Abstract and Keywords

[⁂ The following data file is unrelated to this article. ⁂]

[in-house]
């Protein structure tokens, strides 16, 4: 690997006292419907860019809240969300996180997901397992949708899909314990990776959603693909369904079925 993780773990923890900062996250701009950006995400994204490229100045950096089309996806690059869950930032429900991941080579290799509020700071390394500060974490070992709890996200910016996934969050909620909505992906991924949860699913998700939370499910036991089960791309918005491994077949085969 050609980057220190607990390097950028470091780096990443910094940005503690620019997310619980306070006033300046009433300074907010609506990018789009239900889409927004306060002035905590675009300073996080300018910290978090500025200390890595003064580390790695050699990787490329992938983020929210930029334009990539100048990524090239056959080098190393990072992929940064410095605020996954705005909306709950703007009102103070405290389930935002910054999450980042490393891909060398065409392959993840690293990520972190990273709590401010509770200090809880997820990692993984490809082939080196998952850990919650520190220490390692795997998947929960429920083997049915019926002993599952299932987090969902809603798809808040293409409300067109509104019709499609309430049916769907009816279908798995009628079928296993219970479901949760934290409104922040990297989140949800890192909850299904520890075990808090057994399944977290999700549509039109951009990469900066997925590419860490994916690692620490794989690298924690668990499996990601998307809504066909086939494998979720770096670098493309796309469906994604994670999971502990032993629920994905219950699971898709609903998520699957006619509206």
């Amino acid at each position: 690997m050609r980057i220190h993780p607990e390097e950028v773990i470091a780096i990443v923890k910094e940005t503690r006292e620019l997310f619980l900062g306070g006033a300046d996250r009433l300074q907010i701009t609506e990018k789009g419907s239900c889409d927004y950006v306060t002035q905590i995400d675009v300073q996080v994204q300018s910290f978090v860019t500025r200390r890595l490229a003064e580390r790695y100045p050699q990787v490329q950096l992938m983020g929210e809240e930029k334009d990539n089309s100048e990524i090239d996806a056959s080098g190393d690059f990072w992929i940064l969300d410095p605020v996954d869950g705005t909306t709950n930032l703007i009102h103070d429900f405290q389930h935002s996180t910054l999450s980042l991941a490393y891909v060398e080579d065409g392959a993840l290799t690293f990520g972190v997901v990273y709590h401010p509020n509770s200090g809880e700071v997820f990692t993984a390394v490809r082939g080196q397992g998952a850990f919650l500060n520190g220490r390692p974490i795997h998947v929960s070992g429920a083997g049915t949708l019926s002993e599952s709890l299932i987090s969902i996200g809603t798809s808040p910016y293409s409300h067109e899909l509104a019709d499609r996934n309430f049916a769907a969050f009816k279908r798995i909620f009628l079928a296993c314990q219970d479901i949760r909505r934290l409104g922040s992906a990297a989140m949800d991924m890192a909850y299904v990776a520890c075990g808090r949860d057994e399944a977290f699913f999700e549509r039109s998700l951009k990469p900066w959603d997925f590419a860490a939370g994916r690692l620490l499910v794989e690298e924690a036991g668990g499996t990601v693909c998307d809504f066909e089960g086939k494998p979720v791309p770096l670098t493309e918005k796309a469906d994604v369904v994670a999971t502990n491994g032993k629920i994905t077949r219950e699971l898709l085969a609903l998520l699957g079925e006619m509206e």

This article concerns the process by which agrarian land is acquired to build up infrastructure, industries, and various services, as well as that process's relation to the project of economic development. Recent strife in India over land acquisition for the purpose of industrialization is relevant to structural transformation in many developing countries. When trickle down is minimal, the question of compensation for those who lose out in the process of economic transformation becomes vital. The article suggests that most of India's large food production is the result of high net sown area, not productivity per acre. Therefore, allocating a small fraction of this land to industrialization would forego some food production, although this can easily be picked up by higher productivity in the remaining area. Fragmented land-holding patterns, however, prevent such productivity increases, which poses an important challenge.
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